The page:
In between streaming the first 8 episodes of Wish Me Luck, I have been renting the 5-disc set of Tom Hanks’ epic series From the Earth to the Moon.  The series came out in 1998, and I honestly cannot remember why I never saw it before.  I will say that, as someone who was alive on July 20, 1969, it is a series I have always wanted to watch, but I somehow never got around to it.  Well, as they say, better late than never.

From the Earth to the Moon is a 5-disc set with 12 episodes plus a disc with bonus features, including a “making-of” featuring many of the actors and crew from the series.  It is, in a word, outstanding.  Some of the cast members are familiar (Tom Hanks, Peter Scolari, Tim Daly and Elizabeth Perkins, to name but a few), but the majority are people I have either never seen before or who are not instantly recognizable.  And that’s OK.  In fact, I really like it when movies based on real events have actors I don’t know because the actor’s persona doesn’t get in the way of the character he or she is playing.  I know this isn’t always possible to do, but I do appreciate it.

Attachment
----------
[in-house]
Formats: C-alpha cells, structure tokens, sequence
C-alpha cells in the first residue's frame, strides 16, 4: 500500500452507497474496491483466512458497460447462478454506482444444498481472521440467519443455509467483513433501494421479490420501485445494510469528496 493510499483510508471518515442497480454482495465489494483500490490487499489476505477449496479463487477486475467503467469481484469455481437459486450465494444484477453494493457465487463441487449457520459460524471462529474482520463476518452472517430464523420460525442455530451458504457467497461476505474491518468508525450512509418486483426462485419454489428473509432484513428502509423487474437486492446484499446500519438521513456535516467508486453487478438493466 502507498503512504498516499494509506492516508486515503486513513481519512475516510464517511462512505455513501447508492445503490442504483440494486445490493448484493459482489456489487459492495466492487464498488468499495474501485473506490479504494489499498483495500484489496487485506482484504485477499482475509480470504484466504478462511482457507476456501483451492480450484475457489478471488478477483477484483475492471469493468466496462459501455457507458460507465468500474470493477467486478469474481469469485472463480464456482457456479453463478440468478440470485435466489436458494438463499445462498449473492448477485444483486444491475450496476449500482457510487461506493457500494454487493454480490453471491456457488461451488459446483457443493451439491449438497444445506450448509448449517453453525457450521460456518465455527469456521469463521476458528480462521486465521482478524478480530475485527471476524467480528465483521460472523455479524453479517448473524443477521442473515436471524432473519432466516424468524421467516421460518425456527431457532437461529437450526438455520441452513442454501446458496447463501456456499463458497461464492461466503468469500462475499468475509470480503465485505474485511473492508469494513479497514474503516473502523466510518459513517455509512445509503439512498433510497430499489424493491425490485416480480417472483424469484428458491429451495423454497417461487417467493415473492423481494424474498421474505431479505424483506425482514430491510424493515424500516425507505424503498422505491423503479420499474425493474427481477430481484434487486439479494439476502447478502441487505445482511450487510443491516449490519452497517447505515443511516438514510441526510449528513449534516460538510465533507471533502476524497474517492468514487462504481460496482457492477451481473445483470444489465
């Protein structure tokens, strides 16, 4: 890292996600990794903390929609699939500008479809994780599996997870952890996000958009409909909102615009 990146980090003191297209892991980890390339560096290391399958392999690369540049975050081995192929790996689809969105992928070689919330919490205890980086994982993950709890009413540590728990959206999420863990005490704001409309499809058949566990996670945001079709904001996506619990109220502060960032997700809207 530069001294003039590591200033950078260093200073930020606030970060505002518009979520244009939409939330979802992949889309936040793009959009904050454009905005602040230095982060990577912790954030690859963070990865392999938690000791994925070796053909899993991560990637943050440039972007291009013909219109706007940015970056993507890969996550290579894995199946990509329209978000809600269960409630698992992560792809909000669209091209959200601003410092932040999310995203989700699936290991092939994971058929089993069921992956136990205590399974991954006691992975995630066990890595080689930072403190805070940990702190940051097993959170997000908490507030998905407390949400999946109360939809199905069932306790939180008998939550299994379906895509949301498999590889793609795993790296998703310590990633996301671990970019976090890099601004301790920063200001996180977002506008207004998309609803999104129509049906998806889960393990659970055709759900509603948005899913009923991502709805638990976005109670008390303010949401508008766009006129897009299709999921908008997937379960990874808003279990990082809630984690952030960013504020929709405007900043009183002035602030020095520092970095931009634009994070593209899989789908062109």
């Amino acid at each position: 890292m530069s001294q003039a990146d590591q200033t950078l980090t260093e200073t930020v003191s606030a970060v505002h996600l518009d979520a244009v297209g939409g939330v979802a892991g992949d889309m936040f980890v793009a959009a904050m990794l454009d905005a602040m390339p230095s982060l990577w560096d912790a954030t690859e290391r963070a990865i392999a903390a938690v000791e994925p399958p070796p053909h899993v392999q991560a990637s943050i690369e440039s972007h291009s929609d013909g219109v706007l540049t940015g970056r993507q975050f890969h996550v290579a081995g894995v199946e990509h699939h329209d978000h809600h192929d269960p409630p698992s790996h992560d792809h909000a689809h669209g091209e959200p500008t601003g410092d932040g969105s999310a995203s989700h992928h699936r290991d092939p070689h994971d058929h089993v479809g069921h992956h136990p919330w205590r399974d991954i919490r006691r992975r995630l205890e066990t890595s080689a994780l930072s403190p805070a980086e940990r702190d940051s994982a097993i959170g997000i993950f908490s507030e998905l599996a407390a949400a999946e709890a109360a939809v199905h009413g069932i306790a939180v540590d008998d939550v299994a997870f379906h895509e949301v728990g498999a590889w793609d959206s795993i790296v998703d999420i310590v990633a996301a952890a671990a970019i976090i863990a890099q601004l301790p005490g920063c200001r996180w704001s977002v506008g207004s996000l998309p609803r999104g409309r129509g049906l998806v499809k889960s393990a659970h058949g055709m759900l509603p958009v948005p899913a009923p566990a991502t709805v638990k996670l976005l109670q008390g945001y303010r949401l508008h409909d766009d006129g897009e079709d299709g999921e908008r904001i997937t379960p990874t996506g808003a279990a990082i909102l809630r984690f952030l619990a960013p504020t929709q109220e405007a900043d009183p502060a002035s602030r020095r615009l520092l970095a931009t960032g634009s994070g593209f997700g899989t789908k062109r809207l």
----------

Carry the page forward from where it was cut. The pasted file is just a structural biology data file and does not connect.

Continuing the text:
The stories aren’t always told in a linear fashion.  For example, one of the later episodes deals solely with the wives of the astronauts, and the episode shows us their perspective on events that have already been covered in other episodes.  So we see the Apollo 1 tragedy twice — once from the perspective from NASA and its employees, and then we see it again from the perspective of Marilyn Lovell, who was with Gus Grissom’s wife when she learned that her husband had died in the fire.  Another episode focuses on the lessons in geology that the astronauts received later on in the Apollo program. One episode is entirely from Alan Bean’s (Apollo 12) perspective.  It sounds rather hodge-podge, but it really works.

The bonus disc is also worth watching.  We get to see some of the real astronauts interacting with the men who played them.  We get to see how they recreated the scenes on the Moon.  This was a well-made, compelling series, and I cannot recommend it highly enough.

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